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In proving the Cartan-Brauer-Hua theorem, Hua uses an obscure identity. That is: $$ a=(b-(a-1)^{-1}b(a-1))(a^{-1}ba-(a-1)^{-1}b(a-1))^{-1} $$ for $a$ and $b$ such that $ab \neq ba$. All these elements belong to a division ring. This identity confused me.I want to know some motivation or intuition about this identity. Thanks for any help.

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    $\begingroup$ Can you provide some more detail about what kind of objects $a$ and $b$ are? If everything commutes, this is not a well-defined statement. Otherwise it may be but it is still unclear which operations are permitted. $\endgroup$ – quarague Jan 28 at 10:33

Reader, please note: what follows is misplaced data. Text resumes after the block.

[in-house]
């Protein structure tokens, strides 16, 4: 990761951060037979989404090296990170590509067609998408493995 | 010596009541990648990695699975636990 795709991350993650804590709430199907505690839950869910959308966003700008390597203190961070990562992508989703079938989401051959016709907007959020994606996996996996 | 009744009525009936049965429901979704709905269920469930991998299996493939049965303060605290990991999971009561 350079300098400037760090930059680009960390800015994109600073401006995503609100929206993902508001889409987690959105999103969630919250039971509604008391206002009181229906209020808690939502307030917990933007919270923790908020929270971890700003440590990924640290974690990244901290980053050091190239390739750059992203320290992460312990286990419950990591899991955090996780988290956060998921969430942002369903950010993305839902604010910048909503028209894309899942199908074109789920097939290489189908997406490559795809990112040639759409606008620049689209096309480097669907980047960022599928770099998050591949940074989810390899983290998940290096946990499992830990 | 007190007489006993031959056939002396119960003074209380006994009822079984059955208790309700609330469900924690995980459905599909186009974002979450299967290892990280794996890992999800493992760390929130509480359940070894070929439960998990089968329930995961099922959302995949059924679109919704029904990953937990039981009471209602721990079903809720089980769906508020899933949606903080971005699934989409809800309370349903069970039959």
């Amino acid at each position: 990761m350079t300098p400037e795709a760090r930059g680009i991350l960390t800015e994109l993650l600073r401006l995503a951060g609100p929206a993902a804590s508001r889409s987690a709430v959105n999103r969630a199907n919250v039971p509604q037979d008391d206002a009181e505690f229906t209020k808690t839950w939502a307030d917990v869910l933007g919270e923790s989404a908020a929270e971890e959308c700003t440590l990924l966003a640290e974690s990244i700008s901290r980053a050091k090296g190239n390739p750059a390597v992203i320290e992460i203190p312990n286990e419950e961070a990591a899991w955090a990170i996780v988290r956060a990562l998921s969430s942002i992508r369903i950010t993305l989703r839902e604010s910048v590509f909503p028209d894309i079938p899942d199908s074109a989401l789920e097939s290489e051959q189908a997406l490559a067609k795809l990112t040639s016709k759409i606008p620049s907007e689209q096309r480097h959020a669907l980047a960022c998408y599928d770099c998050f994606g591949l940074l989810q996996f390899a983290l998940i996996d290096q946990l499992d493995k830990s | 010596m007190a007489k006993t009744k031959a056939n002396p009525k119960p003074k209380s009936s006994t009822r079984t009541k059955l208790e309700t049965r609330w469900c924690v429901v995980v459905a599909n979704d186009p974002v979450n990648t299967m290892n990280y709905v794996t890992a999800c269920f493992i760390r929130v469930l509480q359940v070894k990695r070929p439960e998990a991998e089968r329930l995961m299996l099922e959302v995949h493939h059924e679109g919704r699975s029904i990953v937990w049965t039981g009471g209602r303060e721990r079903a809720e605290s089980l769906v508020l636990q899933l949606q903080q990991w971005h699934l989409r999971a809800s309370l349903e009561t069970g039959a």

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    $\begingroup$ Conjugation in a group is not "obscure". $\endgroup$ – Dietrich Burde Jan 28 at 10:48
  • $\begingroup$ I think whatever this identity is, it's probably equivalent to Hua's identity? If so, you're re-asking this question of mine, just with a different formulation of the identity. $\endgroup$ – rschwieb Jan 28 at 12:07
  • $\begingroup$ @rschwieb,does this identity could be implied by Hua's identity? $\endgroup$ – yuan Jan 28 at 12:13
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    $\begingroup$ I have added an answer to this question in math.stackexchange.com/questions/1602573/… $\endgroup$ – Jose Brox Jan 28 at 16:16

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